Pope Francis on Wednesday authorised the Congregation for the Causes of Saints to issue a decree attributing a miracle to the intercession of the Blessed Cardinal John Henry Newman. The move clears the final hurdle in the cause for his canonisation.
By Veronica Scarisbrick and Linda Bordoni
Cardinal John Henry Newman is close to becoming Britain’s first new saint since St. John Ogilvie was canonized by Pope Saint Paul VI in 1976.
The last English saints, 40 martyrs of the Reformation, were canonised in 1970.
Cardinal Newman, who was beatified by Pope Benedict XVI in 2010, was born in 1801. He was ordained as a Church of England priest and went on to found the Oxford Movement but converted to Catholicism in 1845.
He was later made a cardinal and, after he died at the age of 89, more than 15,000 people lined the streets for his funeral.
The cause for his sainthood was opened in 1958 and he was declared Venerable by Pope Saint John Paul II in 1991 after his life of ‘heroic virtue’ was recognised.
Immediately after his beatification, Monsignor Roderick Strange, a Newman scholar and author of a book entitled “John Henry Newman, A Mind Alive” spoke to Veronica Scarisbrick about the British cardinal whom he describes as one of the most significant figures of the 19th century.
“The mind was alive not because he was some icy intellectual locked in a tower, but because he didn’t want to move minds without touching hearts” explains Mons. Roderick Strange, who in an amicable and intimate chat with Veronica Scarisbrick, talks about Newman: “the thinker, the friend, the priest”.
First of all, he says, Newman “would be an example (and an inspiration) for people who struggle, whose lives are a bit complicated, a bit messy at times”, because, just as we can see in Newman’s life “that’s alright… it’s really about how we handled the mess rather than have things perfect all the while.”
Strange goes on to describe a man with a complex personality: “somebody who was in many ways quite solitary, quite happy in his own company, but also a man who had a great capacity for friendship”.
He got on well with all sorts of people, he says, “including many women friends, aristocratic ladies, his sisters, some nuns… he had a great capacity for engaging with people”.
Remembered for being a great scholar, Strange points out that Newman’s “scholarship was always ‘occasional’- not that he just did it from time to time – but in the sense that it was provoked and prompted by particular occasions and needs. There was always something very practical and immediately pastoral about what he was concerned with”.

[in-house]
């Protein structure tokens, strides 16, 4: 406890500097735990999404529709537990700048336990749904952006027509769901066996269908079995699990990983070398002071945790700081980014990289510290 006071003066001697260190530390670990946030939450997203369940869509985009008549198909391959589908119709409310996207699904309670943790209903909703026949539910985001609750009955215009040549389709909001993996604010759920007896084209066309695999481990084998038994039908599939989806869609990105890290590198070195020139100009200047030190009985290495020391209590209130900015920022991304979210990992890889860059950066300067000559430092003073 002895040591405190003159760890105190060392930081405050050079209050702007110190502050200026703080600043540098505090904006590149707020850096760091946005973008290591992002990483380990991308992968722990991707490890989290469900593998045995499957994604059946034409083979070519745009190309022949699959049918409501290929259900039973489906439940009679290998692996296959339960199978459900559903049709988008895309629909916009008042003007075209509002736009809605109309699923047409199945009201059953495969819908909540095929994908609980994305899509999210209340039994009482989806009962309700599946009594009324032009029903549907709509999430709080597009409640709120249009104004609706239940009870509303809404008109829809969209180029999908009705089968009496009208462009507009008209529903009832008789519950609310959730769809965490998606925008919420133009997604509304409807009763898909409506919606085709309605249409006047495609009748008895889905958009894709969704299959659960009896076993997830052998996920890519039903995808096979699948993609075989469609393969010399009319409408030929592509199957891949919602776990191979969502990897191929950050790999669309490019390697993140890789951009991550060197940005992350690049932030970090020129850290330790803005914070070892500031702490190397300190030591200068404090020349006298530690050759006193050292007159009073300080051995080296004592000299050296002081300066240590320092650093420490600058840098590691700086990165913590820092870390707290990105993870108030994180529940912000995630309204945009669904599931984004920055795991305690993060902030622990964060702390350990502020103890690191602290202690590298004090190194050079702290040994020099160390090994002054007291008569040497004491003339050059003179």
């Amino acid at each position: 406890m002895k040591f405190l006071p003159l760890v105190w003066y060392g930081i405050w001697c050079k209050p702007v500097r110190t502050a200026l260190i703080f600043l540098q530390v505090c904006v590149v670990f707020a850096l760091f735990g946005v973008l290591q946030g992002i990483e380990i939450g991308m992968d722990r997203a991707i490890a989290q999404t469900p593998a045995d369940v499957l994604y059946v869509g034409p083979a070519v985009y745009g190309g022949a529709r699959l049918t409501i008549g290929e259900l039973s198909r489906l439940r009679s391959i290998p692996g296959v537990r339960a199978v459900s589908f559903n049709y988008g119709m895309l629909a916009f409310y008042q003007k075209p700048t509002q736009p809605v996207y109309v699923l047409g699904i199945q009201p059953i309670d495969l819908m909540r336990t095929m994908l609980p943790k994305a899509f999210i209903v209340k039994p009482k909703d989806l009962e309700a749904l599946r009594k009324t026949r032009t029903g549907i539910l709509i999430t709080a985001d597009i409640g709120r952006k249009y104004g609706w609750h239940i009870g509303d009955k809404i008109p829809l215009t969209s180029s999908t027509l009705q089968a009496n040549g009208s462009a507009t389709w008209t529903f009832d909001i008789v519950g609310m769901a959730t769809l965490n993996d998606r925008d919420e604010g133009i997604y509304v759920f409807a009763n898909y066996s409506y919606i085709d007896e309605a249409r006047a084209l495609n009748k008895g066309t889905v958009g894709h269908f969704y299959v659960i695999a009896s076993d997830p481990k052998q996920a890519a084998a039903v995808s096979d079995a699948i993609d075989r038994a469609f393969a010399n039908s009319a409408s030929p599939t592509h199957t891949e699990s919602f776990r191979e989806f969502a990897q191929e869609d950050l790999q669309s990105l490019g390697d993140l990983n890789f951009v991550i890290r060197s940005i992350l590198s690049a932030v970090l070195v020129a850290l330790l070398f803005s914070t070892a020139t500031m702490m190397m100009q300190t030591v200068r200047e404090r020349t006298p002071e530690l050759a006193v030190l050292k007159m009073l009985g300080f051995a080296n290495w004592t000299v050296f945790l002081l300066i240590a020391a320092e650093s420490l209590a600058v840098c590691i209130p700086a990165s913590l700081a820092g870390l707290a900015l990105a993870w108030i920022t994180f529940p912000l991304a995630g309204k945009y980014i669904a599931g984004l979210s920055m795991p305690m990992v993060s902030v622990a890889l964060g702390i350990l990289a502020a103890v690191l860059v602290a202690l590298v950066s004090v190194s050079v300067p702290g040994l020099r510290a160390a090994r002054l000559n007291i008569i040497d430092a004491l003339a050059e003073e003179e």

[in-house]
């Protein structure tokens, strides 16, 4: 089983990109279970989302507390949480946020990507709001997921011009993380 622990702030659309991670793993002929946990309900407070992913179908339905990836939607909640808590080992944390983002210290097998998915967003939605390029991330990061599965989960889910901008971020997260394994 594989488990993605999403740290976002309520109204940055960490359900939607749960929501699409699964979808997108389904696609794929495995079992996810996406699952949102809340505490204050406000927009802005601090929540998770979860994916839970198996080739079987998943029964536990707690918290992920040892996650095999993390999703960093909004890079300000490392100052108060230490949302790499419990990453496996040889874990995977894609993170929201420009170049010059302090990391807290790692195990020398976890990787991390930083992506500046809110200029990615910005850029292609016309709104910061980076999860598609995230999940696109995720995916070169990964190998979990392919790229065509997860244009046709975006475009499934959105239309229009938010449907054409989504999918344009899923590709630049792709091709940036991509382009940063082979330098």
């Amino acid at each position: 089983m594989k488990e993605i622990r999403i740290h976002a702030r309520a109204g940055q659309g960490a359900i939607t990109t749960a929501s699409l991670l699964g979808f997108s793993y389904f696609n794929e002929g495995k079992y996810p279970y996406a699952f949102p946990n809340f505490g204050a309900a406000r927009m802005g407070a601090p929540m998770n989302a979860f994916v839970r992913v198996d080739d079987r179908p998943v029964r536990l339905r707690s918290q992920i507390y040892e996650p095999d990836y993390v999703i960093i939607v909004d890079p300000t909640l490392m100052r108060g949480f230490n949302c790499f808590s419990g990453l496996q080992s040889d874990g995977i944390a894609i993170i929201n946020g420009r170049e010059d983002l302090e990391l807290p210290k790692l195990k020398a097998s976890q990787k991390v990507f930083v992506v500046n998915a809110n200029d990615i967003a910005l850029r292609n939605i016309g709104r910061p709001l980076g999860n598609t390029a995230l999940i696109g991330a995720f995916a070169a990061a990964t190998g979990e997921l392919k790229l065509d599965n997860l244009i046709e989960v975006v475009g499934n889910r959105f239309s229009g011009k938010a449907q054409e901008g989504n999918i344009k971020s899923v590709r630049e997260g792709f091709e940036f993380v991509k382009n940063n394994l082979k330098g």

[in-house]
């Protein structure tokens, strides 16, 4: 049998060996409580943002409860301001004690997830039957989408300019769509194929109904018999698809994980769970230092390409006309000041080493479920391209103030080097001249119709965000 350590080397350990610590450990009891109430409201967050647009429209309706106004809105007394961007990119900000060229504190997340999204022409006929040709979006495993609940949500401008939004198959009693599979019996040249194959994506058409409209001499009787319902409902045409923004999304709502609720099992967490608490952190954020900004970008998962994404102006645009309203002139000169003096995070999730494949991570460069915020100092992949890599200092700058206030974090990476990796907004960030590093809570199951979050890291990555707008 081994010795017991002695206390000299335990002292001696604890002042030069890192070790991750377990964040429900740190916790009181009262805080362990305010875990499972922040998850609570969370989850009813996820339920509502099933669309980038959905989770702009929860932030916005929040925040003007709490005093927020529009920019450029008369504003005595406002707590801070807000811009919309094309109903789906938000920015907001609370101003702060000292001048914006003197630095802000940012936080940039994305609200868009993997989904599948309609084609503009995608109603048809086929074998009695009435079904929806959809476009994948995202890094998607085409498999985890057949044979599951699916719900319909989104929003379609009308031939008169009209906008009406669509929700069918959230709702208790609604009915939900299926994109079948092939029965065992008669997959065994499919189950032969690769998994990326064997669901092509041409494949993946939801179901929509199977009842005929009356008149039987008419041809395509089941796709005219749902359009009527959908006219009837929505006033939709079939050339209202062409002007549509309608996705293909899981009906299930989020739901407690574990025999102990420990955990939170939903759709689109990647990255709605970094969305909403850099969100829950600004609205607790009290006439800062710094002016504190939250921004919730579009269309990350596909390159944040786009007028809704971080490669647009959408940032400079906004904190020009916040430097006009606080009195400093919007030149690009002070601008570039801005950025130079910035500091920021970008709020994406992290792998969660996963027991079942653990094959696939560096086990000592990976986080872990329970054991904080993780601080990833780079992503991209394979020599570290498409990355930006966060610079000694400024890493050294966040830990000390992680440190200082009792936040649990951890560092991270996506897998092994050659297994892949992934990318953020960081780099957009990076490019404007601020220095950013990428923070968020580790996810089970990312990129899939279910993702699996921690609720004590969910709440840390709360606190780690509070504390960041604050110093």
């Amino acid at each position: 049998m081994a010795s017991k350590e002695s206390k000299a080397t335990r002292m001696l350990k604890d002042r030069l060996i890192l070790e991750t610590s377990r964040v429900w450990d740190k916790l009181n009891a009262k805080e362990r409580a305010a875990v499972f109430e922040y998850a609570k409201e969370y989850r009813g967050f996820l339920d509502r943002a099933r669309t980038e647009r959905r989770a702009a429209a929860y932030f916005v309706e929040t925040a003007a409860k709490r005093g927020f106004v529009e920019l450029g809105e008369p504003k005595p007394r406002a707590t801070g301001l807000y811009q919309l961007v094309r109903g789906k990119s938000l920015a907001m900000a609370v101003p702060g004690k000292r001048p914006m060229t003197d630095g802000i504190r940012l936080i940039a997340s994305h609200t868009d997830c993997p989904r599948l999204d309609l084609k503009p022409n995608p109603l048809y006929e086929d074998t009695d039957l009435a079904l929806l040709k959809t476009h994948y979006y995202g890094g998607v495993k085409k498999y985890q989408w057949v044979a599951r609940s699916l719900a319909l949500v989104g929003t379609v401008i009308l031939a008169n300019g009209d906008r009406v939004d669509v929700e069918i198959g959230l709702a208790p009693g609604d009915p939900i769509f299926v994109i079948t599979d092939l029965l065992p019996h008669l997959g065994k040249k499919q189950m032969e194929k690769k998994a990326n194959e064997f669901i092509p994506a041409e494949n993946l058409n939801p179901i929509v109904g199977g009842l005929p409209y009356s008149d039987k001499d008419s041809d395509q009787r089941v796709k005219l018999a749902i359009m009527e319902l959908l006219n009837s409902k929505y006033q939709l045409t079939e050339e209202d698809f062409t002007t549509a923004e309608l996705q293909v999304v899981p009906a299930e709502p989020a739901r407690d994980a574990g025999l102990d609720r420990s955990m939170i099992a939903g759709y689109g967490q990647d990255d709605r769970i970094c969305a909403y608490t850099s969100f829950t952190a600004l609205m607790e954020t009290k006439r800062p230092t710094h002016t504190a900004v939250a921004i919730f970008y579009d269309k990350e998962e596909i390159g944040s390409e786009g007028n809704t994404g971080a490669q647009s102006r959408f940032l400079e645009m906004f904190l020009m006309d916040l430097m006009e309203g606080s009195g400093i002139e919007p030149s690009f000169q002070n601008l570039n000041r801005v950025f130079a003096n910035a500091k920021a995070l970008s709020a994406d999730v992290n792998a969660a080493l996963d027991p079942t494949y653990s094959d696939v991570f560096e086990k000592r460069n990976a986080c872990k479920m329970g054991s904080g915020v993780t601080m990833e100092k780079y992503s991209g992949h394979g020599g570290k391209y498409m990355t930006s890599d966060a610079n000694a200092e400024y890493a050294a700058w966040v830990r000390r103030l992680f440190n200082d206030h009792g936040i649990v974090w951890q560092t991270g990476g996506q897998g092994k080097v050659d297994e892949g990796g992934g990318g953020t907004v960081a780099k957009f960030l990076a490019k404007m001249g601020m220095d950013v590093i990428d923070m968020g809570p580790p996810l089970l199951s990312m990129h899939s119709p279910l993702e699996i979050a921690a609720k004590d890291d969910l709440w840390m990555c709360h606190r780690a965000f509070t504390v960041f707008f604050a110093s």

This salient aspect of Newman’s personality and teachings, was deeply connected, Strange explains, to his “not wanting to touch peoples’ minds without moving their hearts” meaning that his theology and his spiritual guidance “had to be real, to touch people where problems existed”.
All in all, Strange says, he was very complete man: “he was human, he was saintly, he was a theologian, he was literary figure, he was a musician (he played the violin) and he was a good parish priest.
Newman and Manning
Strange contests the parallels and contrasts that, he says, are too often made with his contemporary, Henry Edward Manning, the Archbishop of Westminster who was also a convert.
He agrees there are all sorts of parallels in the lives of the two men, but he says superficial caricatures are not really fair to either of them.
So many stories have been told about Cardinal Newman, and parallels and contrasts have been drawn with his contemporaries, but Strange reiterates at the core of his life was a strong pastoral drive that shaped everything that he did: “He wasn’t a remote academic”.
Monsignor Strange also reflects on Newman’s legacy and on how he can help us understand questions we may puzzle over, such as questions of authority, the significance of Our Lady in ecumenical discussion, the place of the laity in the Church, as well, of course, our attitudes to spirituality and his example of faithfulness when things are difficult.
He talks at length about Newman’s friendship with Edward Pusey, who was also part of the Oxford Movement, a movement that aimed to help the Church of England retain and develop its Catholic tradition.
Strange says that Newman became a Catholic while Pusey remained an Anglican, but they remained good friends and always kept in contact. At one point, he notes, they became involved in a doctrinal controversy: “although they were holding on one hand a public debate, they were also writing to each other privately: a wonderful example of how to handle a dispute in the most constructive fashion”.
“That personal trust is a vital feature in all ecumenical – and human – relationships”, Strange says, underlining yet again, how Newman exemplified this truth and how he is still so relevant regarding so many matters that are still crucial in the Church today: “He’s not just some figure from the distant past but somebody who really does have something that is significant for us, still today”.